• It appears that they won’t kick you out due to ineligibility very often. Even though that’s expected considering the amount of questions you get in the screener surveys, it’s good that it doesn’t happen too frequently.


  • They seem to be a bit out of shape in the past couple of years. When you read user reviews, most of them were great up until 2017. While there are still decent reviews occasionally, the enthusiasm seems to have dropped significantly. People now complain that they didn’t get paid, or that they get less and less surveys.
  • The rewards tend to dwell in pending status for very long periods. Some users mention having had to wait for over a year for the cash to finally land to their accounts. In their response to this issue on BBB, the company states that it depends on their clients. They are the ones who keep the status pending until they wrap up the project and approve respondents. It’s fine that they did respond to this common complaint, but really? They expect us to wait for months or even years to reward our effort? That doesn’t just sound off-putting. It also sounds unfair.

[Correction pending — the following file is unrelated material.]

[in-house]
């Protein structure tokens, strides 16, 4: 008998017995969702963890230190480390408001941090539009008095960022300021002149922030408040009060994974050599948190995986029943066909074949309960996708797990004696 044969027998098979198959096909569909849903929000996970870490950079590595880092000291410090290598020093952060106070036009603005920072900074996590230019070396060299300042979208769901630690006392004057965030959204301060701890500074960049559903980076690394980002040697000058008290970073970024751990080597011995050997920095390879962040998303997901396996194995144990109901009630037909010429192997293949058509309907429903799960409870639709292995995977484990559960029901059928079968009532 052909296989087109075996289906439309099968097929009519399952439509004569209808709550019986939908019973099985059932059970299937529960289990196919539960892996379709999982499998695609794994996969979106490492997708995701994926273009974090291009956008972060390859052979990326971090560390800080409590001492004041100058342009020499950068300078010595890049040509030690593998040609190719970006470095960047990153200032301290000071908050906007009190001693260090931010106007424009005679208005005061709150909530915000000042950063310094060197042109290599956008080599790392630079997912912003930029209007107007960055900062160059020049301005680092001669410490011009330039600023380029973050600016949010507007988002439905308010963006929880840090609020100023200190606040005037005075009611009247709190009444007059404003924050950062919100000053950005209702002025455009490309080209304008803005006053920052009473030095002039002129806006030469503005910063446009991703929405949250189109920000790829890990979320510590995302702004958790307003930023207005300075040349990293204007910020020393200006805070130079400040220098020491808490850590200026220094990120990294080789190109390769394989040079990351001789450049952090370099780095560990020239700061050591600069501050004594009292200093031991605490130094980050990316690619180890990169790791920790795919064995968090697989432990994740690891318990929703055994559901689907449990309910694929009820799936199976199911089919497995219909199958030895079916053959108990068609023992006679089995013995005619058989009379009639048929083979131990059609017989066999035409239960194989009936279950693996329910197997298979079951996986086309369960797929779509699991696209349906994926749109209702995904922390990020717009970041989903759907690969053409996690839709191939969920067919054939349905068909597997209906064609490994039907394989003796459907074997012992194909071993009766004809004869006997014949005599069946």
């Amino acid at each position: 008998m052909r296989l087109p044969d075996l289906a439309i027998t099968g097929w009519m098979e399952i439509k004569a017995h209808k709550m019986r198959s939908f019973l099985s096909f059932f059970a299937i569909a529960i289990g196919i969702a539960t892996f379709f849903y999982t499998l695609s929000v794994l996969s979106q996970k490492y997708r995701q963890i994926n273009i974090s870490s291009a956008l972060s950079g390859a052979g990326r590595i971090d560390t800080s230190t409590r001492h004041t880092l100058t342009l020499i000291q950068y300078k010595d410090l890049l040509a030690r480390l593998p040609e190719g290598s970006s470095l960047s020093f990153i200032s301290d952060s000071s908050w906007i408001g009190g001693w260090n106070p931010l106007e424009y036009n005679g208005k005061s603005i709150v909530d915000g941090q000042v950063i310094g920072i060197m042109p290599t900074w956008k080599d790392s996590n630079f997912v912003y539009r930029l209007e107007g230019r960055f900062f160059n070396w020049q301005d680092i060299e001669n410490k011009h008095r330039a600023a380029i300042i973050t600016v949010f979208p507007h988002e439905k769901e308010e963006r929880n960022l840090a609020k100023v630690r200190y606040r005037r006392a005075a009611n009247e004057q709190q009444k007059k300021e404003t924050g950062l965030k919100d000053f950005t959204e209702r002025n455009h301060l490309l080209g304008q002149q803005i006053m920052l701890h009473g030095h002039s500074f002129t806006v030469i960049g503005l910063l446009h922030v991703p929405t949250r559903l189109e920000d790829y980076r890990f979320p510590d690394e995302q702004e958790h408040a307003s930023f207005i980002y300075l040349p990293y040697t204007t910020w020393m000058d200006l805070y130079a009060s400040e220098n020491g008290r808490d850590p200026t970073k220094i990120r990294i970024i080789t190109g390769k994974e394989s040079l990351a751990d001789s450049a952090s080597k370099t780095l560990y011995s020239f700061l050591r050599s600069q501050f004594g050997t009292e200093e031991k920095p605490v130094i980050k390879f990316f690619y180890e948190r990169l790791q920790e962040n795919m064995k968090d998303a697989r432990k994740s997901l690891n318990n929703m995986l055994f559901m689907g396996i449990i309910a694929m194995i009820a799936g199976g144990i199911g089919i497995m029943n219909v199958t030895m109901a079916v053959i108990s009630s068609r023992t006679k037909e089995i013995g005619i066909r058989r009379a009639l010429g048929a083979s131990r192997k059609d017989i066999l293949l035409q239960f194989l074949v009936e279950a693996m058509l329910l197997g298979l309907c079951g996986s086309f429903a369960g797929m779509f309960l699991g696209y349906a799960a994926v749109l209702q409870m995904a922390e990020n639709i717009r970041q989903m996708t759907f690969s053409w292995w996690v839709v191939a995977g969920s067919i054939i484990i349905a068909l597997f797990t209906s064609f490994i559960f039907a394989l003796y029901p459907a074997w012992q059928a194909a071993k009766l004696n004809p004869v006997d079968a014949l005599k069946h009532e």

• Profile completion takes way more time than with their competitors’ sites. Of course, you can try without completing your profile. But in that case, you won’t end up getting many earning opportunities. They tend to ask all sorts of questions from various areas. Such as your health conditions, products you own, travels, food, health & fitness… It will likely take over 45 minutes to answer all of these questions.

Final Verdict

From what I’ve seen and heard myself, I can say that this platform used to be absolutely reliable and legit. Moreover, it rewarded their users promptly and generously. I can’t really figure out why it isn’t the case any longer. Anyway, it seems that the panel is no longer what it was.

So, if you have a spare hour or so, it should be fine. To my knowledge, they aren’t a scam, and you won’t risk any damage except for the time you might waste.

5/5 - (1 vote)